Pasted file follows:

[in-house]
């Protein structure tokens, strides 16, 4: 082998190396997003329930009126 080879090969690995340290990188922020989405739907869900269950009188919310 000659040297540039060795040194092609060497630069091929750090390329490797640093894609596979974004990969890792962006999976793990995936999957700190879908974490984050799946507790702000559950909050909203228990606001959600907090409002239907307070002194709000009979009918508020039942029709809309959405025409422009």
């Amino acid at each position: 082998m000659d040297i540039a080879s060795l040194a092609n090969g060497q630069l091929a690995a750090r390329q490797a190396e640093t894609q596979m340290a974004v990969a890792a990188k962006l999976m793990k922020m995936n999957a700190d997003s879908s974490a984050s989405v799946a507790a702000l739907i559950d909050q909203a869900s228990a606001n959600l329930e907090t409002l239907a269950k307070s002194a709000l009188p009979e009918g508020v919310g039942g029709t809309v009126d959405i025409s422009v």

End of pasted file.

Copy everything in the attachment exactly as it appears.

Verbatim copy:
[in-house]
């Protein structure tokens, strides 16, 4: 082998190396997003329930009126 080879090969690995340290990188922020989405739907869900269950009188919310 000659040297540039060795040194092609060497630069091929750090390329490797640093894609596979974004990969890792962006999976793990995936999957700190879908974490984050799946507790702000559950909050909203228990606001959600907090409002239907307070002194709000009979009918508020039942029709809309959405025409422009």
């Amino acid at each position: 082998m000659d040297i540039a080879s060795l040194a092609n090969g060497q630069l091929a690995a750090r390329q490797a190396e640093t894609q596979m340290a974004v990969a890792a990188k962006l999976m793990k922020m995936n999957a700190d997003s879908s974490a984050s989405v799946a507790a702000l739907i559950d909050q909203a869900s228990a606001n959600l329930e907090t409002l239907a269950k307070s002194a709000l009188p009979e009918g508020v919310g039942g029709t809309v009126d959405i025409s422009v």